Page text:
The central government has roped in 20,000 private hospitals for the next round of COVID-19 vaccination programme. Those who opts for COVID-19 vaccination in the private clinics, will have to pay for their doses, union minister Prakash Javadekar said on Wednesday. “While the vaccine will be given for free at government centres, it will be available for a charge, to be decided later, at many private hospitals,” the minister said.
The amount they would need to pay will be decided by the health ministry within 3-4 days as they are in discussion with manufacturers and hospitals, Javadekar added.
Those who are above 60 years age will receive coronavirus vaccine, starting from 1 March. People above 45 years of age with comorbidities will also be eligible for the vaccination during the next phase.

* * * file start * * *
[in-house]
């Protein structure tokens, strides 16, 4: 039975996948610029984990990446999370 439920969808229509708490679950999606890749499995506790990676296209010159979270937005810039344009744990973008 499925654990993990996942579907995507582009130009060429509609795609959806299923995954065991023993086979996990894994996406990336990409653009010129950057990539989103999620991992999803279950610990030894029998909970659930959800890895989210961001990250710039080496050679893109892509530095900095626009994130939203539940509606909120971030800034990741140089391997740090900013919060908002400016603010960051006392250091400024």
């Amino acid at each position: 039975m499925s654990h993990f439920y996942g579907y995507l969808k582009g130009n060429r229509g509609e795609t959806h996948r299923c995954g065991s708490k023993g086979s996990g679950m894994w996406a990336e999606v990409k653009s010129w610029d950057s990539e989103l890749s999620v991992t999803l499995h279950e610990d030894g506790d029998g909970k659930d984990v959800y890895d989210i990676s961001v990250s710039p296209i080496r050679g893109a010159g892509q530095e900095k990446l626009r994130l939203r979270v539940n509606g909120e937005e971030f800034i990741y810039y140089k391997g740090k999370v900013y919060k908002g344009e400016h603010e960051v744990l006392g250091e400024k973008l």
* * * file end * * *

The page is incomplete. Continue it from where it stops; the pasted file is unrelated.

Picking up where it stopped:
The COVID-19 vaccine will be available free of cost at 10,000 government centres, the minister added.
India earlier granted emergency use authorisation to two COVID-19 vaccines — Pune-based Serum Institute of India’s Covishield and Hyderabad-based Bharat Biotech International Ltd’s Covaxin which are being used in the government’s vaccination drive.
The country started the first phase of nationwide COVID-19 vaccination programme in January. Frontline workers and healthcare workers were the first to receive COVID-19 jabs. The list includes health workers, both from government and private institutions, along with sanitation workers, other frontline workers, defence forces, police and other paramilitary forces.
The expenditure was borne by the government, the minister said.
Two doses of the COVID-19 vaccine were given at an interval of 28 days. The effectiveness of the vaccine will start only after 14 days of receiving the second dose, the health secretary said earlier.